James: I think it’s fairly common now with sports studio shows. I don’t think it’s very common in news. I argue from my industry that I think sports broadcasters are some of the best broadcasters out there because there’s such a live element to everything we do in sports. From the beginning, my first day when I got to TSN, I’d done some anchoring for sports and news at the station. There was always a teleprompter. I remember getting to TSN and my first job was hosting CFL football games.

They quickly told me there was going to be no prompter. I probably was scared at first, but quickly realized that that’s the best way to have conversations. That’s been that way for my whole career. If you’re watching the show SportsCentre, the highlight show, they have a teleprompter. Any of the other shows we do, do not. I much prefer it that way. Going back to what we were talking about, about having normal conversations, I think it’s really difficult to have those when they’re all on a teleprompter, right?

Erin: Absolutely.

James: “How are you doing today? What did you think about that first half of football?”

Erin: Dot, dot, dot.

James: Yes, and the other thing is I think it keeps your brain sharper because you are a little bit naked to the world. If you do forget what you’re going to say, there’s no backup there to help you. You’re just on your own. I’ve had the odd embarrassing moment in my career where I’ve completely forgotten where I was going. You teach yourself these tricks where you keep talking even though you’re not saying it. There’s one more thing I wanted to ask you just before we go. It pertains, of course, to the last subject you were– Kick in now. Kick in now anytime, brain, right?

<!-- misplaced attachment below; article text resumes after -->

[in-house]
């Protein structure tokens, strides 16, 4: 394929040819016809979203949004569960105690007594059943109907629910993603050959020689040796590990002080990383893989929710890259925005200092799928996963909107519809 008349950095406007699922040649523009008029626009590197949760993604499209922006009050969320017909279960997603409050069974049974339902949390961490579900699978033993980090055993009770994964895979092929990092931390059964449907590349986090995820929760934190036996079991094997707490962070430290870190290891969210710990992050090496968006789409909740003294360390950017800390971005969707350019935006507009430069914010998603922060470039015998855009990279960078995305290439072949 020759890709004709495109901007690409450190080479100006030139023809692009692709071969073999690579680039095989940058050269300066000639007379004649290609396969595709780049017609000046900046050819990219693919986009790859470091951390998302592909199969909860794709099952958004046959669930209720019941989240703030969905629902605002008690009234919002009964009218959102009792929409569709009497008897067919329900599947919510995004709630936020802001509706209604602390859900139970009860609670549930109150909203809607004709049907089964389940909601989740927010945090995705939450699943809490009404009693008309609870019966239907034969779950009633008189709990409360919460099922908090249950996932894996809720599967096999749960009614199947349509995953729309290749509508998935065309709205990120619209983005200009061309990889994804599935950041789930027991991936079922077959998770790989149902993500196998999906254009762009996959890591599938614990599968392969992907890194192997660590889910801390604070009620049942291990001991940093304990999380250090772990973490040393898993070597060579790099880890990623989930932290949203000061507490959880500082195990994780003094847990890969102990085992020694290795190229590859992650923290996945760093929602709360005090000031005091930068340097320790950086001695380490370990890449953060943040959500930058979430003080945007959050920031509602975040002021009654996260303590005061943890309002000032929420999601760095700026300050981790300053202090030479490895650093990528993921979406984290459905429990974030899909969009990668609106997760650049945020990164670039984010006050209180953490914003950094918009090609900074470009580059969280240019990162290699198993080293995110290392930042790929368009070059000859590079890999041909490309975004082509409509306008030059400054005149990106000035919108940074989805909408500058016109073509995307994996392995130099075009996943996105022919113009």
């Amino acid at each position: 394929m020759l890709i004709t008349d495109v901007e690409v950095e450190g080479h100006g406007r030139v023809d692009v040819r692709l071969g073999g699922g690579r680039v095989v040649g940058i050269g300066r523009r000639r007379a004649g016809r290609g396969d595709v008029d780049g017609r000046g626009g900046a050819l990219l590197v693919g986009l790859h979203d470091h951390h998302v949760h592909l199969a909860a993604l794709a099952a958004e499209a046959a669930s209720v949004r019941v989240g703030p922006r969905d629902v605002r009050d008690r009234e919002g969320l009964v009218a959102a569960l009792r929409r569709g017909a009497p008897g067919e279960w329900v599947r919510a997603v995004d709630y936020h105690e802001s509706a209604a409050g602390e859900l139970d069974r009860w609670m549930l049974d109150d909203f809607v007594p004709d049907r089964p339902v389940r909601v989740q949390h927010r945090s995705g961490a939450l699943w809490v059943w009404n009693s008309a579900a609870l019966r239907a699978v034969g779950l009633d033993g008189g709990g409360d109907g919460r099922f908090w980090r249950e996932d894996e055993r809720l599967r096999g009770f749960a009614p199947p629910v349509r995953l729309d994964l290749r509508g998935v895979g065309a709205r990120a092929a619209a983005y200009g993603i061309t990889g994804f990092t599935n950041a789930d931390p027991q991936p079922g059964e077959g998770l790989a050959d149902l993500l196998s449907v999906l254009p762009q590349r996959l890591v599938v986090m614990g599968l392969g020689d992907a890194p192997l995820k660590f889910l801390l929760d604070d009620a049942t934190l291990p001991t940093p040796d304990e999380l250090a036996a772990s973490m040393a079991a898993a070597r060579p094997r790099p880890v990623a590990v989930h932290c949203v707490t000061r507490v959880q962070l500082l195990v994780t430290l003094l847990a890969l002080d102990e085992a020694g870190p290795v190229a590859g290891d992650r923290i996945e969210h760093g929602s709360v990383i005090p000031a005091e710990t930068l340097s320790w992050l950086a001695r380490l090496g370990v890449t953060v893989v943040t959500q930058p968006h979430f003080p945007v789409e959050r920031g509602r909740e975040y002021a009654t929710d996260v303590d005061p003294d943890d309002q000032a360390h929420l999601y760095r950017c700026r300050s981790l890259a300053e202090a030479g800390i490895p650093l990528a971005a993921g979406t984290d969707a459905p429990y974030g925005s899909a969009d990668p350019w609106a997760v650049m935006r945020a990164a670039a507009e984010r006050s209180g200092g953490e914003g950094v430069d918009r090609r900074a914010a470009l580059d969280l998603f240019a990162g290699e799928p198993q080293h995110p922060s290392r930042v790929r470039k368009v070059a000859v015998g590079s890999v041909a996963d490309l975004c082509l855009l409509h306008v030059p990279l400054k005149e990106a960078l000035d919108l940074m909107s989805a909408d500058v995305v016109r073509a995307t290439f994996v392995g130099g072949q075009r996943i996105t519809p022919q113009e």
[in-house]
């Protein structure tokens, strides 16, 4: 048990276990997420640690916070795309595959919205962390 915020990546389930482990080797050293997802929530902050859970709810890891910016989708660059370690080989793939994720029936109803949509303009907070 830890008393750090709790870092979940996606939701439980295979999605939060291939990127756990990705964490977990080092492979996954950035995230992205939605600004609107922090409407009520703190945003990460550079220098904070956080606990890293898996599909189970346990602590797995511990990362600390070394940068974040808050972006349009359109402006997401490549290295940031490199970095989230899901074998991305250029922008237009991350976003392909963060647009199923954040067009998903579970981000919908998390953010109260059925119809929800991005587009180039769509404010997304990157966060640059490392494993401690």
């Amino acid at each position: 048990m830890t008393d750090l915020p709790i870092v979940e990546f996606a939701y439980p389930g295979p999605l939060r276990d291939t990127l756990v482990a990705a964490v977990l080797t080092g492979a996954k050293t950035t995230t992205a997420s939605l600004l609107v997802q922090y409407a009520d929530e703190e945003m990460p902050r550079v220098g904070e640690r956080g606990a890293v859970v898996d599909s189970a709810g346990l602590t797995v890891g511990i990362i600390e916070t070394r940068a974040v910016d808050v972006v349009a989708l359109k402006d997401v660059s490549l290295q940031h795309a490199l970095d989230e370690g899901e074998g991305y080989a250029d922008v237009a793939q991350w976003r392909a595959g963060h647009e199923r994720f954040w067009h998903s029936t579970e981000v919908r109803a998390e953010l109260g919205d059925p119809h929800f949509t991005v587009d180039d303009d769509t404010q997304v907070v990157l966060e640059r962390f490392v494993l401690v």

Erin: That’s right.

James: We’ve all done that.

Erin: Just keep swimming.

James: That’s right. Usually, it eventually comes around. I think there’s been one or two times in my career where I’ve just said out loud on the air, “I’m sorry. I have no idea what I was going to ask you.”

Erin: That’s so relatable.

James: It’s okay, right? It’s human.

Erin: Yes, it does. It takes down that wall. What’s the foundation, James, for the way that you conduct a conversation in front of the camera? Then we’ll talk about off-camera in real life for the rest of it.

James: I don’t know that I’ve ever sat down, Erin, and come up with a set of rules or one way of doing things. Because I think when you do that, it also limits the scope of what you do. I prefer to not have that and to just– Look, it might be different if you’re doing an interview, which is the subject might be a little bit tough. You’re going to have to do more follow-ups or you’re going to have to challenge the person a little bit more.

I’m obviously prepared for that, but I don’t think I have any other sort of template either than to do it the way I do it in real life, which is if you’re sitting down talking to a friend on the couch or something, you’re not thinking about how the conversation’s going to go for the most part. Maybe I’ve had a few of my kids where I’ve had to think about the way it’s going to go. I don’t really follow any sort of set of rules. Hopefully, it comes to me naturally. If it doesn’t, well, then I fail a little bit.

One thing I do is you go off the person that you are interviewing, right? If they’re someone who you know talks a lot or tends to give you two or three-minute answers, you sit back obviously. Maybe there’s some body language you can give to let them know that maybe they want to wrap this one up to get to the next question. For the most part, if it’s the opposite, if it’s someone who doesn’t speak a lot, then I try to ask maybe more open-ended questions instead of pointed questions.

Maybe I’ll ask pointed questions to someone who tends to speak a lot. I’ll ask more open-ended questions to the person who doesn’t speak a lot. If it’s one of those hockey players who just speaks in little five-second answers and doesn’t give you much, that’s when maybe you use a little more of the: “Tell me about this,” that kind of question, which allows them to go in different directions.

Erin: REAL TIME returns with our conversation about conversation and TV sports host James Duthie about reading the room.